The Russian rail gauge is 1520mm. So too is Ukraine’s railway gauge, part of the infrastructural legacy of Russian imperialism. Moreover, for the same reason the railway gauge in the Baltic states is also 1520mm. This means that as long as Russia can secure, defend, and maintain Baltic railways in any hypothetical invasion of the Baltic states, it will have a substantially easier time conducting and sustaining offensive operations into the geographical depths of the Baltic states. Given that Russia remains an existential danger to the Baltic states regardless of the condition of its still much greater army, the rail gauge of the Baltic rail network is a national security concern.
NATO’s Baltic defense concept remains focused on reinforcement of, or a combative return to, the theater of operations after an initial Russian invasion. As Baltic leadership is clearly aware of the consequences of any successful Russian invasion, it is in the interest of the Baltic states to slow down any hypothetical Russian invasion as much as possible. An effective, if costly, way to contribute to this mission would be by taking advantage of the current geopolitical moment — the present combination of Russian military focus on Ukraine with Western sanctions on Russia minimizing rail trans-border transit — to invest in changing the Baltic rail network from the 1520mm Russian gauge to the 1435mm standard gauge used in Europe.
This would have at least two benefits. First, it would drastically slow down any Russian invasion as they would have to rely on trucks once across the border — which becomes increasingly difficult as distances increase — and it would have to employ railway troops to adapt the narrower standard gauge back to the old Russian gauge for their use. This alone could plausibly contribute to slowing a Russian invasion timetable by weeks. Second, it would ease NATO logistics into the Baltic states by erasing the gauge conversion problem for European trains moving military forces or sustainment across the border from standard gauge Poland into Lithuania and further. Principal drawbacks would be the undoubted expense of such a conversion, the disruption to rail travel throughout the Baltic states for the duration of the conversion, and the need to install bogie or wheelset exchanges for trains crossing Baltic-Russian borders to maintain the desired amount of cross-border rail travel even after such a regional rail gauge conversion.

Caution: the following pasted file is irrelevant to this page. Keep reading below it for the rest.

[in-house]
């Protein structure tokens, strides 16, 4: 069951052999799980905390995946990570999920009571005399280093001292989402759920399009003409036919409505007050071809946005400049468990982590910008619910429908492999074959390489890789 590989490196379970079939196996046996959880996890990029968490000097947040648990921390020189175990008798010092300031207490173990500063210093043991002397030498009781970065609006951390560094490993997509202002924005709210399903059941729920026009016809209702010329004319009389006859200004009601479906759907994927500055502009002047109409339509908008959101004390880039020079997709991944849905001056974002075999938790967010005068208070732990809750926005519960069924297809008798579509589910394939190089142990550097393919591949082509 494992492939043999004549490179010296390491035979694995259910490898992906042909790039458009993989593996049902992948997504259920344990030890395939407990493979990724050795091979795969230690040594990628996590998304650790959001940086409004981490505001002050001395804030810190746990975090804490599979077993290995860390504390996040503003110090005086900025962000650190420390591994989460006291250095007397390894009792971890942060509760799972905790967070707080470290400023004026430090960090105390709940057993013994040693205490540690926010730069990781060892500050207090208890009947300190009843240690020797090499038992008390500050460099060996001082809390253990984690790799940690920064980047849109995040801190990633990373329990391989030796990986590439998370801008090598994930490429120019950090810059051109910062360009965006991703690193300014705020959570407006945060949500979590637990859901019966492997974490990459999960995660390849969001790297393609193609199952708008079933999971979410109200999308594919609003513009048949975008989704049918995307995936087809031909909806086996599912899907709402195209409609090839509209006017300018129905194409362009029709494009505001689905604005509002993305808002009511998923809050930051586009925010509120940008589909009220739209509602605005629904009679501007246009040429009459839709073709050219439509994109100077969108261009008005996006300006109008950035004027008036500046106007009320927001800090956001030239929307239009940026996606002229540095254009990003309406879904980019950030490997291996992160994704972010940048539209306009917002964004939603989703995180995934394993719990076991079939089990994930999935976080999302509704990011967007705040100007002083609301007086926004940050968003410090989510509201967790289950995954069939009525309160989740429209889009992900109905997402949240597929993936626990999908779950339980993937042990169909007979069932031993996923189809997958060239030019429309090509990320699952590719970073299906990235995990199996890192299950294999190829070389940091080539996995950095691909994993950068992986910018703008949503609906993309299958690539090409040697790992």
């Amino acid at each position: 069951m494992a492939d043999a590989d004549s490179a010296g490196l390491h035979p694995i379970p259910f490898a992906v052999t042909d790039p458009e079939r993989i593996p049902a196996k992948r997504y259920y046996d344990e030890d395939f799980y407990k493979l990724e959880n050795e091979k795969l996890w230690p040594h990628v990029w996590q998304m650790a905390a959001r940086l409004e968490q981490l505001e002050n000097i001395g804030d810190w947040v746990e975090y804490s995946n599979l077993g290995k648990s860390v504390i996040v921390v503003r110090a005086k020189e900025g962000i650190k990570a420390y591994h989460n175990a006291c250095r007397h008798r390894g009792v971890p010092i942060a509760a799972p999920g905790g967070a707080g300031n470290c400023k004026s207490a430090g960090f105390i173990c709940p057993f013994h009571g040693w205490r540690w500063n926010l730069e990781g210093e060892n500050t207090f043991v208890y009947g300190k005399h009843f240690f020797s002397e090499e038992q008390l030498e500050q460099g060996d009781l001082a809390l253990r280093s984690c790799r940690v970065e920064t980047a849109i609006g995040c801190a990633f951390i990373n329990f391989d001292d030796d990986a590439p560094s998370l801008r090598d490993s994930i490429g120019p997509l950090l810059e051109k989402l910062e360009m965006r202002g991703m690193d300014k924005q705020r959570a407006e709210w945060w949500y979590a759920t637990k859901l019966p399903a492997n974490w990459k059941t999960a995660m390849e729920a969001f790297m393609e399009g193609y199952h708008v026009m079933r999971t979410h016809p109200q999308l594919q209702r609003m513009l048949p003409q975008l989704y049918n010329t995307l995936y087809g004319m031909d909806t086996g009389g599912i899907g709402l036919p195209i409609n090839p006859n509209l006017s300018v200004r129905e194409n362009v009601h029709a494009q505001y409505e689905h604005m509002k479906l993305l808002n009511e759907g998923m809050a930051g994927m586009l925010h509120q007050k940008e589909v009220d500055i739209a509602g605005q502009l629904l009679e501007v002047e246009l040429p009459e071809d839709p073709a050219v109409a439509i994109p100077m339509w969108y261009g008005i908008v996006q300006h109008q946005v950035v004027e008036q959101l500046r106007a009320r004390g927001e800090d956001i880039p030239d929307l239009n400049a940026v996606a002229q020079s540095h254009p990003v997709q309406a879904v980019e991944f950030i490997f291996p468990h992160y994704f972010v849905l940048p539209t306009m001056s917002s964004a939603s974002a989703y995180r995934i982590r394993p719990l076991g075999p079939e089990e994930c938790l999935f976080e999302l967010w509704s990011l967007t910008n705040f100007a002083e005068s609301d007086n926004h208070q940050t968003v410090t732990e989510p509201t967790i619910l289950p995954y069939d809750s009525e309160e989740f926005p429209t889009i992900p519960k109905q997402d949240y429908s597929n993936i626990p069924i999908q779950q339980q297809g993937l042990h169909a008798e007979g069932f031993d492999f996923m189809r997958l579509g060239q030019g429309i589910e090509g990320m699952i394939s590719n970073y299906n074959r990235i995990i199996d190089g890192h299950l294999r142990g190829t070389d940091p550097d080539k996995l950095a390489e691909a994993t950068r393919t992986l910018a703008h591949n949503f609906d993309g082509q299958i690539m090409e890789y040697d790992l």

Although the West’s initial response to Russia’s newest invasion of Ukraine regarding its own preparedness for European defense has so far mostly focused on the improved generation and altered deployment of military power, other crucial lessons remain. If the Baltic states can prepare their mobile networks and convert their railways to the standard gauge, achieving these measures would already put the Balts in a stronger defensive position even with new but minimal additional Western military power deployed permanently or temporarily to the territories of Latvia, Estonia, and Lithuania.
The views expressed in this article are those of the author alone and do not necessarily reflect the position of the Foreign Policy Research Institute, a non-partisan organization that seeks to publish well-argued, policy-oriented articles on American foreign policy and national security priorities.